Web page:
- DRAWNING IN SALT (PART I)
- April 2004
- Dear Friends
A Brief History of Salt:
This and the next installments will explain the importance of salt in health and disease, and how diet affects salt. These concepts are extremely important IN health AND IN THE PREVENTION AND TREATMENT OF ILLNESS.
The body requires salt to maintain what is known as its "internal environment." Chemically, salt is sodium plus chloride. It is the sodium referred to as the major particle, known as "cation" that control where water is distributed within the cells and the fluids of the body. A minimum amount of salt intake is critical to good health. Excess salt may cause fluid retention, congestion, or drowning of organs including the lungs.
As humans evolved, it became necessary to conserve salt in periods of short supply or heat with perspiration. Salt is lost through perspiration. The human body developed active mechanisms for the kidneys to reduce salt excretion for conservation of the "internal environment". The evolution of various hormones over time was adaptive to the problems of salt depravation or loss. The problem is that the same adaptations may now pose impediments to cardiac and kidney function in older age and in states of disease.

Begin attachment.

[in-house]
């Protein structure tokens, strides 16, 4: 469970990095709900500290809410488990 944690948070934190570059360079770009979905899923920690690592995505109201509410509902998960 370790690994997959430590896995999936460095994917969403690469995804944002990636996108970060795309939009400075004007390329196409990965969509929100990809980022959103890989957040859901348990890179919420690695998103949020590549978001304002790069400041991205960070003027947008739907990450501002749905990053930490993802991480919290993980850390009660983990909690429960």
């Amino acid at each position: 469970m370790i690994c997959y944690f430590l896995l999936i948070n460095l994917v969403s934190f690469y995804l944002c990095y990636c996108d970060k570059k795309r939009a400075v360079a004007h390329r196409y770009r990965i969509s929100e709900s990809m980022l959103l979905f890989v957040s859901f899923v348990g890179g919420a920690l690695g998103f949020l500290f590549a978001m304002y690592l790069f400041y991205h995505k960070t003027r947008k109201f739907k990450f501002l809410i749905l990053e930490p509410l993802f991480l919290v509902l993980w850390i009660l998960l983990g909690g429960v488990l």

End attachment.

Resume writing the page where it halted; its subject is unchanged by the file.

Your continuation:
Where excessive salt and water retention occurs, edema forms. It usually starts with the swelling of the legs. Edema can become generalized throughout the body. It is particularly troublesome when it fills the lungs. Here you are literally "drowning" in your own salt and water.
Edema is managed by the use of diuretic drugs, i.e. "water pills". Diuretic drugs cause increased elimination of salt by the kidneys. But the excessive use of diuretics can reduce the circulating blood volume and thus lower blood pressure to a harmful level. Thus, the overly aggressive use of "diuretics" is unwise.
How to maintain a salt balance through diet and the judicious use of diuretic drugs is extremely important in health and disease. Subsequent newsletters will elaborate on these important concepts.
I will be in touch next month.
- Thomas Petty, MD